Navigating taxes can be difficult no matter where you are in your career. Understanding the differences between W-2 vs. W-4 tax forms can be especially tricky. W-2, W-3, W-4, W-9—it can be hard to admit, but it’s easy for similar names to all blend together. And unless you’re a tax professional and knowing these things is your full-time job, all the forms, lines, and deductions can kind of blend together in our minds.
Fortunately, the tax forms that the average worker will encounter year-to-year are pretty predictable. After you break past the initial confusion, W-2 and W-4 tax forms are fairly straightforward.
Or if you’re used to doing your own taxes as a freelancer, you might be a little out of practice at telling all your tax forms apart. We’re here to chat about the differences between W-2 vs W-4 tax forms so you know exactly what your responsibilities are at every stage of the tax process.
W-2 vs. W-4: You Fill Out The W-4
The best way to remember the difference between forms W-2 and W-4 is to keep track of who fills out what. The W-4 requires you to enter your information so your employer knows how much they should withhold for your taxes. The W-2 form verifies those withholdings for you, but more on that later.
Usually, you fill out a W-4 when you start a new job or when your information changes. If you get married, divorced, have a child, or experience other major life changes, you may end up filling out your W-4 multiple times a year.
You start off by entering basic information, such as your name, address, and social security number. This form also requires you to indicate the company you work for, the company’s address, and other employer information.
Your W-4 is also where you enter any major deductions you have. If there is some reason why the IRS should be charging you less — say for your number of dependents — this is where you declare that for your company.
Usually, this only applies when you think your annual deductions will exceed the standard deduction. This requires knowing what your likely deductible expenses will be in advance and supplying this information on your Form W-4 to your employer. Depending on your circumstances, you might be better off claiming the standard deduction when you file your tax return.
Each year, you should tally your available itemized deductions. Then compare them against the value you would receive by simply claiming the standard deduction. You will want to choose the deduction amount which saves you the most on your taxes.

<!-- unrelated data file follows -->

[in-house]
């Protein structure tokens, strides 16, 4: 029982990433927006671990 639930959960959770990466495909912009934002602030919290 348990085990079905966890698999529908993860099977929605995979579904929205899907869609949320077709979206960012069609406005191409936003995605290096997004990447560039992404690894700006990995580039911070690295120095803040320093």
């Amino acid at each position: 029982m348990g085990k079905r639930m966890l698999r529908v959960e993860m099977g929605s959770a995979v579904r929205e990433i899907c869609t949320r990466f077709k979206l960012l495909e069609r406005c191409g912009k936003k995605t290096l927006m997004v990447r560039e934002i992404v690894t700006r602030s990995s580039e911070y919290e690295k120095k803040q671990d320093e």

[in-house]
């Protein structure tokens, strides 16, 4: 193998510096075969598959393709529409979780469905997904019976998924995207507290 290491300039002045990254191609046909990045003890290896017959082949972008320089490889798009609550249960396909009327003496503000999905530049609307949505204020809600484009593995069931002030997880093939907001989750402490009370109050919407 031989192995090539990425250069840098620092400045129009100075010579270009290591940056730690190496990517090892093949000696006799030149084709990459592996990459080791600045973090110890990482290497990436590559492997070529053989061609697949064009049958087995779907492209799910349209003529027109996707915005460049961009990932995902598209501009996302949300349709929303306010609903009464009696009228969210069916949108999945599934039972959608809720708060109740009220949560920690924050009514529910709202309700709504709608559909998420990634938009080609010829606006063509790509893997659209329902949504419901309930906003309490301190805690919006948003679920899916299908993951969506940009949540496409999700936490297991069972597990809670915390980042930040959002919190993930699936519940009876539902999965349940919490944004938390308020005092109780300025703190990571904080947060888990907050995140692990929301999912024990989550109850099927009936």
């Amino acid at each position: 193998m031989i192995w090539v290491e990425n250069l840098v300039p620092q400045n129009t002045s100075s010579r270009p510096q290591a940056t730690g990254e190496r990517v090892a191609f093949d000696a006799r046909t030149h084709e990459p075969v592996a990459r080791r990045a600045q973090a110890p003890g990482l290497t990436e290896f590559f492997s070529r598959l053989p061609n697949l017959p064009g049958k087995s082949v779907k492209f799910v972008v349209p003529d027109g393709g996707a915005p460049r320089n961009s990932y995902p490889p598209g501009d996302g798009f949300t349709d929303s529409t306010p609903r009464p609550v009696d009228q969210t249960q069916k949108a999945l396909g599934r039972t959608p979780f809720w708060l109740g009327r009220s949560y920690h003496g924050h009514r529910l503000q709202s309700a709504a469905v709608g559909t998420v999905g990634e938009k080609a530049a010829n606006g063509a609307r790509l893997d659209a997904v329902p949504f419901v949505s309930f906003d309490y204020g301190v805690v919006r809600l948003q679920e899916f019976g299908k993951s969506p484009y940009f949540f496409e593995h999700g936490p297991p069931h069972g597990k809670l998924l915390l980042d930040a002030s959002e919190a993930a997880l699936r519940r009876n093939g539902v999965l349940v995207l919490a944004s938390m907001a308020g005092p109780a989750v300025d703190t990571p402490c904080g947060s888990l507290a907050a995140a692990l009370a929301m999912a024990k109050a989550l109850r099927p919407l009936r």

In simple tax situations, you are almost always better off claiming the standard deduction. However, you will want to do an annual comparison to ensure that is still the right choice for you. You don’t want to leave extra money on the table for Uncle Sam to claim if you have a legal right to pay less on your taxes in that tax year.
W-2 vs. W-4: The W-2
Unlike your W-4, your W-2 is filled out by your employer. Typically, your employer gives you your W-2 at the end of the tax year and discloses withholdings. Most employers send this to you via the mail. However, they can also supply this information to you digitally if they know you have the ability to access it. Employers are legally required to send this information by January 31 of the beginning of tax season or they can be subject to penalties and fines from the IRS. Your W-2 also clarifies your earnings and Social Security contribution. You should have one W-2 for every employer that you have had within the taxable timeframe.
Your W-2 allows you to see exactly what your employer has withheld over the year, as well as your exact earnings.
If you believe there is an error on your W-2 form, then you should bring it up with your employer right away. They will need to supply you a corrected Form W-2 immediately, allowing the IRS to know the accurate reporting of the relevant tax information for your individual tax return, as well as for your employer.
Sometimes differences that appear to be errors may not be — such as adjustments for taxable benefits. If you are certain something is incorrect and your employer or former employer is not working with you in good faith to resolve them, then you should contact the IRS for further instructions.
Other “W” Forms
W-2 and W-4 forms are the only ones that most U.S. workers will need to worry about from year to year. However, depending on your situation, there are some others you may encounter.
W-2G is for some gambling winnings.
If you receive government payments like Social Security or unemployment benefits, you can use a W-4V (or voluntary W-4) to request federal income tax withholdings from the payer.
W-3 forms are for businesses only, and they detail all employees, wages, and Social Security Administration contributions.
Freelancers, independent contractors, or otherwise self-employed people will be familiar with form W-9. This is a request for your Taxpayer Identification Number (TIN) you will receive from someone who has paid you more than $600 in the last tax year. Be wary about the W-9s you receive to make sure they came from someone who you know you contracted with, as fake W-9s can sometimes be used for identity theft.
One More Thing
Okay, this last one isn’t a “W” form, but it’s still important for a lot of folks. Whether you freelance full-time or have a side gig, if you receive more than $600 a year in non-wage income, you will likely need to fill out form 1099-MISC or Form 1099-NEC. The IRS changed this form for reporting non-employee compensation starting in tax year 2020. Previously, independent contractors received their compensation information on 1099-MISC, but the IRS has separated this type of payment from 1099-MISC and now requires companies and individuals to report this information on Form 1099-NEC. This allows you to declare any income you receive for active work that did not come as a result of traditional full-time employment.
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